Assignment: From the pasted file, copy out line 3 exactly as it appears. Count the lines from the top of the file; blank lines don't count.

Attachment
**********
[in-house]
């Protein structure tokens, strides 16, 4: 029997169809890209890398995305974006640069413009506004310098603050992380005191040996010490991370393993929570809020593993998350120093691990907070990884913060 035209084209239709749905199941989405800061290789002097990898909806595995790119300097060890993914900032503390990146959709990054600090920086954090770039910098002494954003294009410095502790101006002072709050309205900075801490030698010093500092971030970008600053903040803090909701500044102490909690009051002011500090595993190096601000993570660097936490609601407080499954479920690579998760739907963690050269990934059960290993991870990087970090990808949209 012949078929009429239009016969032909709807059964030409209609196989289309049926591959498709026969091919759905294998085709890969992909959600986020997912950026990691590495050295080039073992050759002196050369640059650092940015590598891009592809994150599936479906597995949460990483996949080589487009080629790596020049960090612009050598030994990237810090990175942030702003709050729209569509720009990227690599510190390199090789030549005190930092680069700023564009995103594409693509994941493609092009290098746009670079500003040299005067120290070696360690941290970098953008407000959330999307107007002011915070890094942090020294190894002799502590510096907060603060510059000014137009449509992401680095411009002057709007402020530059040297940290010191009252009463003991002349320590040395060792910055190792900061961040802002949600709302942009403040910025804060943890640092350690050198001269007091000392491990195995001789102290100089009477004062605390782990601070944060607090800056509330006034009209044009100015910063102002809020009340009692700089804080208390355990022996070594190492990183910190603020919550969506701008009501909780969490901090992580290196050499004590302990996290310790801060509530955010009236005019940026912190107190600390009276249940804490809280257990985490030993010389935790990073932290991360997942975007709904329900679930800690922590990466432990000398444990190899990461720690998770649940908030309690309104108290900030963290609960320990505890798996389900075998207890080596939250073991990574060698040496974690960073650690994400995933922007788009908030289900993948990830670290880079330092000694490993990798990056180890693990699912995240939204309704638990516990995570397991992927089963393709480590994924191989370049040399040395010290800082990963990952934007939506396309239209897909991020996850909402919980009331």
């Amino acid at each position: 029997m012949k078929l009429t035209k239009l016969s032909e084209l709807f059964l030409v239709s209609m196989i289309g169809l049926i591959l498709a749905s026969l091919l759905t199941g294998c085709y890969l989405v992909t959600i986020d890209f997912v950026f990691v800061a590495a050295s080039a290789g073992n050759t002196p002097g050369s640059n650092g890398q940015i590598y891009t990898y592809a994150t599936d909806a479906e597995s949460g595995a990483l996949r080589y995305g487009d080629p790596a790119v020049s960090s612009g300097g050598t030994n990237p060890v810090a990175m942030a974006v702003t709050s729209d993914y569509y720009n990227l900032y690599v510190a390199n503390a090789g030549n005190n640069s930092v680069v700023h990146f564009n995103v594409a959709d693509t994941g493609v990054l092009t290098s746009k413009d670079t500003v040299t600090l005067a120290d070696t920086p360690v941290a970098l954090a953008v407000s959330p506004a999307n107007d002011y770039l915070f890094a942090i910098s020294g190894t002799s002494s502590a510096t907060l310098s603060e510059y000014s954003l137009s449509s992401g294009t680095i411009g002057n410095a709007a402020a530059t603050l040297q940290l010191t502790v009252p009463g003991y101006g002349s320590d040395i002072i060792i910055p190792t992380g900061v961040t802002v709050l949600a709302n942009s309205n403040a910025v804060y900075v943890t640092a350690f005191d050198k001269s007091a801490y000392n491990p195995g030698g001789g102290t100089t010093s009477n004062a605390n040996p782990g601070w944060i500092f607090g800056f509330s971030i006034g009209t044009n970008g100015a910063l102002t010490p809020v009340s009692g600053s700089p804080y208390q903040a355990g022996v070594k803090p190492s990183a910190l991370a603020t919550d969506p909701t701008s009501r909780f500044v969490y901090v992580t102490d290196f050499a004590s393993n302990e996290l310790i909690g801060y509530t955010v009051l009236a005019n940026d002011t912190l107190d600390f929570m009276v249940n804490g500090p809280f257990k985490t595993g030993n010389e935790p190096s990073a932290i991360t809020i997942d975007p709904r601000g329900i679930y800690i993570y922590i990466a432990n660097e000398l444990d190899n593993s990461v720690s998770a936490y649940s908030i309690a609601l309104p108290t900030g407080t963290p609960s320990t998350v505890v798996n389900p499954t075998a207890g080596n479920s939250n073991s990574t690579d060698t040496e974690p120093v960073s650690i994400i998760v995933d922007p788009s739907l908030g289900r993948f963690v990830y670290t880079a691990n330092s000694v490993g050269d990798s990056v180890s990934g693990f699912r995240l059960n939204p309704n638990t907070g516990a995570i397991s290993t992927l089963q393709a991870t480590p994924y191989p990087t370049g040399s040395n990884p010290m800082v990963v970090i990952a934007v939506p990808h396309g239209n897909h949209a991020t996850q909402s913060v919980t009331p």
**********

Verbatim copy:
């Amino acid at each position: 029997m012949k078929l009429t035209k239009l016969s032909e084209l709807f059964l030409v239709s209609m196989i289309g169809l049926i591959l498709a749905s026969l091919l759905t199941g294998c085709y890969l989405v992909t959600i986020d890209f997912v950026f990691v800061a590495a050295s080039a290789g073992n050759t002196p002097g050369s640059n650092g890398q940015i590598y891009t990898y592809a994150t599936d909806a479906e597995s949460g595995a990483l996949r080589y995305g487009d080629p790596a790119v020049s960090s612009g300097g050598t030994n990237p060890v810090a990175m942030a974006v702003t709050s729209d993914y569509y720009n990227l900032y690599v510190a390199n503390a090789g030549n005190n640069s930092v680069v700023h990146f564009n995103v594409a959709d693509t994941g493609v990054l092009t290098s746009k413009d670079t500003v040299t600090l005067a120290d070696t920086p360690v941290a970098l954090a953008v407000s959330p506004a999307n107007d002011y770039l915070f890094a942090i910098s020294g190894t002799s002494s502590a510096t907060l310098s603060e510059y000014s954003l137009s449509s992401g294009t680095i411009g002057n410095a709007a402020a530059t603050l040297q940290l010191t502790v009252p009463g003991y101006g002349s320590d040395i002072i060792i910055p190792t992380g900061v961040t802002v709050l949600a709302n942009s309205n403040a910025v804060y900075v943890t640092a350690f005191d050198k001269s007091a801490y000392n491990p195995g030698g001789g102290t100089t010093s009477n004062a605390n040996p782990g601070w944060i500092f607090g800056f509330s971030i006034g009209t044009n970008g100015a910063l102002t010490p809020v009340s009692g600053s700089p804080y208390q903040a355990g022996v070594k803090p190492s990183a910190l991370a603020t919550d969506p909701t701008s009501r909780f500044v969490y901090v992580t102490d290196f050499a004590s393993n302990e996290l310790i909690g801060y509530t955010v009051l009236a005019n940026d002011t912190l107190d600390f929570m009276v249940n804490g500090p809280f257990k985490t595993g030993n010389e935790p190096s990073a932290i991360t809020i997942d975007p709904r601000g329900i679930y800690i993570y922590i990466a432990n660097e000398l444990d190899n593993s990461v720690s998770a936490y649940s908030i309690a609601l309104p108290t900030g407080t963290p609960s320990t998350v505890v798996n389900p499954t075998a207890g080596n479920s939250n073991s990574t690579d060698t040496e974690p120093v960073s650690i994400i998760v995933d922007p788009s739907l908030g289900r993948f963690v990830y670290t880079a691990n330092s000694v490993g050269d990798s990056v180890s990934g693990f699912r995240l059960n939204p309704n638990t907070g516990a995570i397991s290993t992927l089963q393709a991870t480590p994924y191989p990087t370049g040399s040395n990884p010290m800082v990963v970090i990952a934007v939506p990808h396309g239209n897909h949209a991020t996850q909402s913060v919980t009331p």